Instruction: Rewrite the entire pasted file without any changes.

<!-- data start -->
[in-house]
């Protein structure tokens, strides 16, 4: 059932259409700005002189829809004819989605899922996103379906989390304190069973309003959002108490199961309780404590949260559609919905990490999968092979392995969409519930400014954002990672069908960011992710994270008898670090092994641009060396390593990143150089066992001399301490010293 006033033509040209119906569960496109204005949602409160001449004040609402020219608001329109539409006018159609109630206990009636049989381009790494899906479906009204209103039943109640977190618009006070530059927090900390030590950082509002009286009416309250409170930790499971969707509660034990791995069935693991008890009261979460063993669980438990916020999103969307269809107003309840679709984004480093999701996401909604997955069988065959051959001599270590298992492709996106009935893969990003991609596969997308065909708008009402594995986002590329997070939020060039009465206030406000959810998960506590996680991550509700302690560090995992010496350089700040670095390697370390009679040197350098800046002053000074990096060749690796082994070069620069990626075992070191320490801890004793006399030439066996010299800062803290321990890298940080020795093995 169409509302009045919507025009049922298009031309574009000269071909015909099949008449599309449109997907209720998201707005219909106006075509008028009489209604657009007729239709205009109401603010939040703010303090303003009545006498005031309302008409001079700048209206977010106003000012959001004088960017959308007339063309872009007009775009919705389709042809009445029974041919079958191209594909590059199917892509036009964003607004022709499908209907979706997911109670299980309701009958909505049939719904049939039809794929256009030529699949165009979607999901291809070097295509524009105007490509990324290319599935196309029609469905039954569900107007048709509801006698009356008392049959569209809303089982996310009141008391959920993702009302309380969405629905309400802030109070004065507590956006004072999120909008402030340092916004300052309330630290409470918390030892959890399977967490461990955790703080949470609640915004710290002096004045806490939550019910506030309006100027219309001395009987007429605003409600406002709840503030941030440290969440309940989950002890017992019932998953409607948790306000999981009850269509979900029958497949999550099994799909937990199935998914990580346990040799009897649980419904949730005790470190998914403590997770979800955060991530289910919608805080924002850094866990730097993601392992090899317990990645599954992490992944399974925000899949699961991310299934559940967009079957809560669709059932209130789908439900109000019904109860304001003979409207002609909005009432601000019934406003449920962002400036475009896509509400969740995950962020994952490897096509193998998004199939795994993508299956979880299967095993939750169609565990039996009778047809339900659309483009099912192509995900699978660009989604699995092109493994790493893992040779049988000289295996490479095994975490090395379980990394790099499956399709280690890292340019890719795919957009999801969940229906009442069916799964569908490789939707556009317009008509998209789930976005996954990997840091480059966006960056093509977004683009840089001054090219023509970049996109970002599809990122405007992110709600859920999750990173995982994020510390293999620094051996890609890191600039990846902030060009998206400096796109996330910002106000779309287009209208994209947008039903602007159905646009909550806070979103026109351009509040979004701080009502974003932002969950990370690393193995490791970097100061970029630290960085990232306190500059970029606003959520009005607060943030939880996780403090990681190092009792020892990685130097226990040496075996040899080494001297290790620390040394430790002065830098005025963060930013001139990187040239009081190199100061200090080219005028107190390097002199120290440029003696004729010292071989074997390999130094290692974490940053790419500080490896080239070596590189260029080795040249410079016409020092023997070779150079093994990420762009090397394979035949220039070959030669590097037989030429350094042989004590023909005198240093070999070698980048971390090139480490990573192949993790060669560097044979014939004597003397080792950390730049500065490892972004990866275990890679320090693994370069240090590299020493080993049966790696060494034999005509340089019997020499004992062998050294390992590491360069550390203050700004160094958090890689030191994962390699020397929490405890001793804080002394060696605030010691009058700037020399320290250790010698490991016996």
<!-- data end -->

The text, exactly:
[in-house]
């Protein structure tokens, strides 16, 4: 059932259409700005002189829809004819989605899922996103379906989390304190069973309003959002108490199961309780404590949260559609919905990490999968092979392995969409519930400014954002990672069908960011992710994270008898670090092994641009060396390593990143150089066992001399301490010293 006033033509040209119906569960496109204005949602409160001449004040609402020219608001329109539409006018159609109630206990009636049989381009790494899906479906009204209103039943109640977190618009006070530059927090900390030590950082509002009286009416309250409170930790499971969707509660034990791995069935693991008890009261979460063993669980438990916020999103969307269809107003309840679709984004480093999701996401909604997955069988065959051959001599270590298992492709996106009935893969990003991609596969997308065909708008009402594995986002590329997070939020060039009465206030406000959810998960506590996680991550509700302690560090995992010496350089700040670095390697370390009679040197350098800046002053000074990096060749690796082994070069620069990626075992070191320490801890004793006399030439066996010299800062803290321990890298940080020795093995 169409509302009045919507025009049922298009031309574009000269071909015909099949008449599309449109997907209720998201707005219909106006075509008028009489209604657009007729239709205009109401603010939040703010303090303003009545006498005031309302008409001079700048209206977010106003000012959001004088960017959308007339063309872009007009775009919705389709042809009445029974041919079958191209594909590059199917892509036009964003607004022709499908209907979706997911109670299980309701009958909505049939719904049939039809794929256009030529699949165009979607999901291809070097295509524009105007490509990324290319599935196309029609469905039954569900107007048709509801006698009356008392049959569209809303089982996310009141008391959920993702009302309380969405629905309400802030109070004065507590956006004072999120909008402030340092916004300052309330630290409470918390030892959890399977967490461990955790703080949470609640915004710290002096004045806490939550019910506030309006100027219309001395009987007429605003409600406002709840503030941030440290969440309940989950002890017992019932998953409607948790306000999981009850269509979900029958497949999550099994799909937990199935998914990580346990040799009897649980419904949730005790470190998914403590997770979800955060991530289910919608805080924002850094866990730097993601392992090899317990990645599954992490992944399974925000899949699961991310299934559940967009079957809560669709059932209130789908439900109000019904109860304001003979409207002609909005009432601000019934406003449920962002400036475009896509509400969740995950962020994952490897096509193998998004199939795994993508299956979880299967095993939750169609565990039996009778047809339900659309483009099912192509995900699978660009989604699995092109493994790493893992040779049988000289295996490479095994975490090395379980990394790099499956399709280690890292340019890719795919957009999801969940229906009442069916799964569908490789939707556009317009008509998209789930976005996954990997840091480059966006960056093509977004683009840089001054090219023509970049996109970002599809990122405007992110709600859920999750990173995982994020510390293999620094051996890609890191600039990846902030060009998206400096796109996330910002106000779309287009209208994209947008039903602007159905646009909550806070979103026109351009509040979004701080009502974003932002969950990370690393193995490791970097100061970029630290960085990232306190500059970029606003959520009005607060943030939880996780403090990681190092009792020892990685130097226990040496075996040899080494001297290790620390040394430790002065830098005025963060930013001139990187040239009081190199100061200090080219005028107190390097002199120290440029003696004729010292071989074997390999130094290692974490940053790419500080490896080239070596590189260029080795040249410079016409020092023997070779150079093994990420762009090397394979035949220039070959030669590097037989030429350094042989004590023909005198240093070999070698980048971390090139480490990573192949993790060669560097044979014939004597003397080792950390730049500065490892972004990866275990890679320090693994370069240090590299020493080993049966790696060494034999005509340089019997020499004992062998050294390992590491360069550390203050700004160094958090890689030191994962390699020397929490405890001793804080002394060696605030010691009058700037020399320290250790010698490991016996």